We have discovered that the results differ if the mat is simply felted prior to d.c. current gelling or is rigid. That is, a dense region adjacent the cathode can be formed in a felted mat, but, if the mat is already rigid (has existing gelled bridges), upon resaturation with the sol and d.c. gelling, a uniform density gelled product will result. Although not fully understanding the mechanism, we believe that the gelled bridges apparently generate a uniform distribution of the sol and/or the field through the mat that does not occur with simply a felted mat. The method of the present invention, therefore, is particularly useful for increasing the density of a rigid mat through incremental gelling of additional sol, and provides a substantially uniform density increase for each increment.
The following examples illustrate features of the present invention:
A 1.5 in diameter disk of alumina-silica fiber mat (HSA Fiberfrax) 0.5 in thick was saturated with an alumina sol and was placed on aluminum foil in a pan reservoir. A second piece of aluminum foil was pressed down on the top of the mat in direct contact with the top surface. Leads from a direct current power source (a battery) were clipped to each piece of aluminum foil (negative to the top and positive to the bottom). Ten volts were applied for about 10 minutes at least 0.1 amp. A rigid layer (about 1/32 in) formed adjacent the top surface of the mat at the foil interface. The rest of the mat remained soft (i.e., substantially ungelled).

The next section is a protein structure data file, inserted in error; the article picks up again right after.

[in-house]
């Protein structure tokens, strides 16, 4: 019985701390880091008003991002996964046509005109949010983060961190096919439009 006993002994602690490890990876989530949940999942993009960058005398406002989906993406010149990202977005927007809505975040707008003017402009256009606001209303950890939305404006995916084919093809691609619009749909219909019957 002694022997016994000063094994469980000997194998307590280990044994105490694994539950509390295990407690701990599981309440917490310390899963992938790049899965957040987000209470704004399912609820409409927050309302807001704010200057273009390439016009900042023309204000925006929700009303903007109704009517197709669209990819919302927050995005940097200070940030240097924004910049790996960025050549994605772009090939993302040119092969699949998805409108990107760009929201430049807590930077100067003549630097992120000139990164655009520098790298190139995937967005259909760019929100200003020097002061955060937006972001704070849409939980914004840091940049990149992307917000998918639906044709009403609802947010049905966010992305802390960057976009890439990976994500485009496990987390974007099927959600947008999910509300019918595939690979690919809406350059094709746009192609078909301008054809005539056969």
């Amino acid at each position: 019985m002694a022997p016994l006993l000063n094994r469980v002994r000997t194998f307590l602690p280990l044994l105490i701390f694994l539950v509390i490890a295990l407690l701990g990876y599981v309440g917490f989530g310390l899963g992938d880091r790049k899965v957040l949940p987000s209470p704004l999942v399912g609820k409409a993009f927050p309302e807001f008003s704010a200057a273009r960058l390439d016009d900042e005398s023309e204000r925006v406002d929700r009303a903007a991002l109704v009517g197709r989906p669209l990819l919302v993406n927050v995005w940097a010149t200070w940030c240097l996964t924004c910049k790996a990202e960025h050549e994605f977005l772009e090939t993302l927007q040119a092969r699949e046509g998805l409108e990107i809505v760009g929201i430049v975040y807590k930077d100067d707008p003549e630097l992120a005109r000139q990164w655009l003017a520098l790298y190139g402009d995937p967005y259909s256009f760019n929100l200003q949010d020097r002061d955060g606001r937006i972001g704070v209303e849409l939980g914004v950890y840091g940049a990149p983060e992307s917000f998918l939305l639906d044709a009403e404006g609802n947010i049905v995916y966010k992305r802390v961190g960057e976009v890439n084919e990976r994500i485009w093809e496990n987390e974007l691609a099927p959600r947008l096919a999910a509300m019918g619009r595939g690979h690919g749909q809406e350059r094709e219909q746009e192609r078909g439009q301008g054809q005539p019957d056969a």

An alumina-silica fiber mat (15 lb/ft3 density) disk (1" diameter×0.5" thick) was placed in 35 ml of alumina sol in a reservoir. Aluminum foil electrodes were used as in Example 1. Ten volts were applied for 3 hours. Gelled layers developed on the upper and lower surfaces of the mat. Sol in the reservoir also partially gelled (such gelling would not have occurred as rapidly without the catalytic effect of the current).
A 2"×2"×0.6" piece of fiber mat was saturated with 39 ml of alumina sol and the impregnated mat was arranged between electrodes as in Example 1. Twenty-eight volts were applied. After two hours, an additional 2.5 ml of sol were added and the polarity was reversed and current was applied for two more hours. Both outer surfaces developed rigid, high density layers caused by gelling of the sol. While the original density was 7.98 lb/ft3, the final density was 15.57 lb/ft3.
While preferred embodiments have been described, those skilled in the art will readily recognize alterations, variations, or modifications which might be made to the embodiments without departing from the inventive concept. Therefore, the claims should be interpreted liberally with the support of the full range of equivalents known to those of ordinary skill based upon this description. The claims should be limited only as is necessary in view of the pertinent prior art.